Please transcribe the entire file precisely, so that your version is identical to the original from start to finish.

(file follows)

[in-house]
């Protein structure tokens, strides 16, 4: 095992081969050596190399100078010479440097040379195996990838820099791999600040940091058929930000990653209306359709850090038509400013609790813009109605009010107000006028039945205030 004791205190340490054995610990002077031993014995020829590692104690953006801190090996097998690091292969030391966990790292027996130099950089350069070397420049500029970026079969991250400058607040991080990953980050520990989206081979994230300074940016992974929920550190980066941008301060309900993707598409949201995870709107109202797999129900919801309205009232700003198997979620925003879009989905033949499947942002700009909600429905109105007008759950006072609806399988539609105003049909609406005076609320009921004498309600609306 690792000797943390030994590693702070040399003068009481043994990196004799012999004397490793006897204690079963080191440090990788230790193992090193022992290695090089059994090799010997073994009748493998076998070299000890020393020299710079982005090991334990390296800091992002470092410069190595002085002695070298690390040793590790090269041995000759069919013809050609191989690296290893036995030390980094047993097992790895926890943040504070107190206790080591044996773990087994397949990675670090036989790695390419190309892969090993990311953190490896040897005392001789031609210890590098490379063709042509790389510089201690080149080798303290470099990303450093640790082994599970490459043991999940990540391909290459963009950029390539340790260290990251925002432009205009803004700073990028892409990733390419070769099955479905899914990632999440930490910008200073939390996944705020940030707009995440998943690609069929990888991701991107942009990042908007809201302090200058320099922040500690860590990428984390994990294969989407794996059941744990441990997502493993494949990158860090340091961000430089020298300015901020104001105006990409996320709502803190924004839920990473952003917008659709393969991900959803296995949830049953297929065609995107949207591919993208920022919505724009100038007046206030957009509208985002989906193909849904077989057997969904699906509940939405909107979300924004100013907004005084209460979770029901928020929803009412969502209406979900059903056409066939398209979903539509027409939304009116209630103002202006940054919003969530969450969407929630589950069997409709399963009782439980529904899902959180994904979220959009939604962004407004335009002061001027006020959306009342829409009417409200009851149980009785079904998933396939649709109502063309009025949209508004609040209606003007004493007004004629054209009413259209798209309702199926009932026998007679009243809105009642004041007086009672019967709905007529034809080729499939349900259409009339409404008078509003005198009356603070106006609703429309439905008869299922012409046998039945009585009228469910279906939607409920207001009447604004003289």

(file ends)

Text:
[in-house]
């Protein structure tokens, strides 16, 4: 095992081969050596190399100078010479440097040379195996990838820099791999600040940091058929930000990653209306359709850090038509400013609790813009109605009010107000006028039945205030 004791205190340490054995610990002077031993014995020829590692104690953006801190090996097998690091292969030391966990790292027996130099950089350069070397420049500029970026079969991250400058607040991080990953980050520990989206081979994230300074940016992974929920550190980066941008301060309900993707598409949201995870709107109202797999129900919801309205009232700003198997979620925003879009989905033949499947942002700009909600429905109105007008759950006072609806399988539609105003049909609406005076609320009921004498309600609306 690792000797943390030994590693702070040399003068009481043994990196004799012999004397490793006897204690079963080191440090990788230790193992090193022992290695090089059994090799010997073994009748493998076998070299000890020393020299710079982005090991334990390296800091992002470092410069190595002085002695070298690390040793590790090269041995000759069919013809050609191989690296290893036995030390980094047993097992790895926890943040504070107190206790080591044996773990087994397949990675670090036989790695390419190309892969090993990311953190490896040897005392001789031609210890590098490379063709042509790389510089201690080149080798303290470099990303450093640790082994599970490459043991999940990540391909290459963009950029390539340790260290990251925002432009205009803004700073990028892409990733390419070769099955479905899914990632999440930490910008200073939390996944705020940030707009995440998943690609069929990888991701991107942009990042908007809201302090200058320099922040500690860590990428984390994990294969989407794996059941744990441990997502493993494949990158860090340091961000430089020298300015901020104001105006990409996320709502803190924004839920990473952003917008659709393969991900959803296995949830049953297929065609995107949207591919993208920022919505724009100038007046206030957009509208985002989906193909849904077989057997969904699906509940939405909107979300924004100013907004005084209460979770029901928020929803009412969502209406979900059903056409066939398209979903539509027409939304009116209630103002202006940054919003969530969450969407929630589950069997409709399963009782439980529904899902959180994904979220959009939604962004407004335009002061001027006020959306009342829409009417409200009851149980009785079904998933396939649709109502063309009025949209508004609040209606003007004493007004004629054209009413259209798209309702199926009932026998007679009243809105009642004041007086009672019967709905007529034809080729499939349900259409009339409404008078509003005198009356603070106006609703429309439905008869299922012409046998039945009585009228469910279906939607409920207001009447604004003289």